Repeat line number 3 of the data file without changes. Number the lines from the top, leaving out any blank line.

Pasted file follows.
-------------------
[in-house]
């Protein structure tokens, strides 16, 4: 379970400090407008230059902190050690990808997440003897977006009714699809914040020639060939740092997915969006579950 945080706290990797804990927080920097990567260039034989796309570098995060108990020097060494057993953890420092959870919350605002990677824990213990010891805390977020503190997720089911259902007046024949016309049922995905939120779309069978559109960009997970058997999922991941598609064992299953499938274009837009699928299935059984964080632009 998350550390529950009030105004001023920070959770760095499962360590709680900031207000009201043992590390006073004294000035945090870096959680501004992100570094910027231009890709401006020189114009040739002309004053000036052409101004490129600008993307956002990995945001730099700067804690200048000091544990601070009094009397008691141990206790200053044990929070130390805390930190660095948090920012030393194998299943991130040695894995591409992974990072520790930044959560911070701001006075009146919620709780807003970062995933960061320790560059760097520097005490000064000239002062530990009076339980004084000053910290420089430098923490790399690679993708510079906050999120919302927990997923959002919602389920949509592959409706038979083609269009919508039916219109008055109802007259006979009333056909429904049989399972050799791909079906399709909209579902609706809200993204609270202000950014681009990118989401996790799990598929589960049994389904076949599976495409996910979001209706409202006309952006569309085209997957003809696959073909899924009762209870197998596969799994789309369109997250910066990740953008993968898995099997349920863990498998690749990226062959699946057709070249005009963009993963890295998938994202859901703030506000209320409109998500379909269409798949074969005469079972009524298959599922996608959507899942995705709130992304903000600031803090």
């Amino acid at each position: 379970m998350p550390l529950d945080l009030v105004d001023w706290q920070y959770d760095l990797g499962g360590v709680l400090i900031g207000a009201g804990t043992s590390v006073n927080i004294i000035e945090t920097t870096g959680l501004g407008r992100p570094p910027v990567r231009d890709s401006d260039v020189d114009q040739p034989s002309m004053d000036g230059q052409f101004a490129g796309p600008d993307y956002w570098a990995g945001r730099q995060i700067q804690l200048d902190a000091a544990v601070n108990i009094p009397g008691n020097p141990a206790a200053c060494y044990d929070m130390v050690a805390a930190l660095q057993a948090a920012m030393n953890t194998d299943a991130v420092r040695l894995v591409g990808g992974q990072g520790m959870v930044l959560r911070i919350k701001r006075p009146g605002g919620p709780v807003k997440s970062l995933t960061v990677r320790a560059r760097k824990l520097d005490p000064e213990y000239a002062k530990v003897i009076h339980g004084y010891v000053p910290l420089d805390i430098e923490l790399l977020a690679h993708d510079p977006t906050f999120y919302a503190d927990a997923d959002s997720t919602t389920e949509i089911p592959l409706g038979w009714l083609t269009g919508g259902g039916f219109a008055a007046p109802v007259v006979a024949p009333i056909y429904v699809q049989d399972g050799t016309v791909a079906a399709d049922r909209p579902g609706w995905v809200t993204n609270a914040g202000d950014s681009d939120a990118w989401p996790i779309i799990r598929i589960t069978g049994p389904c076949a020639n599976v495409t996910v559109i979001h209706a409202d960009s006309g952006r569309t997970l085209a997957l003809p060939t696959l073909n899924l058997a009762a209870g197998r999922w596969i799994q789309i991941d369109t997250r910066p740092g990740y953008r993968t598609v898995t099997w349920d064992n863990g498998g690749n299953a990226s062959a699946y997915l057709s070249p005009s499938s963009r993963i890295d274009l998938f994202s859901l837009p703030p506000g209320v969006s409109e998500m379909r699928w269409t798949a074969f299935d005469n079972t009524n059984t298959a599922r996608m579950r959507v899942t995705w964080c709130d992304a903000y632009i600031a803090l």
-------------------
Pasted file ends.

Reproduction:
């Amino acid at each position: 379970m998350p550390l529950d945080l009030v105004d001023w706290q920070y959770d760095l990797g499962g360590v709680l400090i900031g207000a009201g804990t043992s590390v006073n927080i004294i000035e945090t920097t870096g959680l501004g407008r992100p570094p910027v990567r231009d890709s401006d260039v020189d114009q040739p034989s002309m004053d000036g230059q052409f101004a490129g796309p600008d993307y956002w570098a990995g945001r730099q995060i700067q804690l200048d902190a000091a544990v601070n108990i009094p009397g008691n020097p141990a206790a200053c060494y044990d929070m130390v050690a805390a930190l660095q057993a948090a920012m030393n953890t194998d299943a991130v420092r040695l894995v591409g990808g992974q990072g520790m959870v930044l959560r911070i919350k701001r006075p009146g605002g919620p709780v807003k997440s970062l995933t960061v990677r320790a560059r760097k824990l520097d005490p000064e213990y000239a002062k530990v003897i009076h339980g004084y010891v000053p910290l420089d805390i430098e923490l790399l977020a690679h993708d510079p977006t906050f999120y919302a503190d927990a997923d959002s997720t919602t389920e949509i089911p592959l409706g038979w009714l083609t269009g919508g259902g039916f219109a008055a007046p109802v007259v006979a024949p009333i056909y429904v699809q049989d399972g050799t016309v791909a079906a399709d049922r909209p579902g609706w995905v809200t993204n609270a914040g202000d950014s681009d939120a990118w989401p996790i779309i799990r598929i589960t069978g049994p389904c076949a020639n599976v495409t996910v559109i979001h209706a409202d960009s006309g952006r569309t997970l085209a997957l003809p060939t696959l073909n899924l058997a009762a209870g197998r999922w596969i799994q789309i991941d369109t997250r910066p740092g990740y953008r993968t598609v898995t099997w349920d064992n863990g498998g690749n299953a990226s062959a699946y997915l057709s070249p005009s499938s963009r993963i890295d274009l998938f994202s859901l837009p703030p506000g209320v969006s409109e998500m379909r699928w269409t798949a074969f299935d005469n079972t009524n059984t298959a599922r996608m579950r959507v899942t995705w964080c709130d992304a903000y632009i600031a803090l």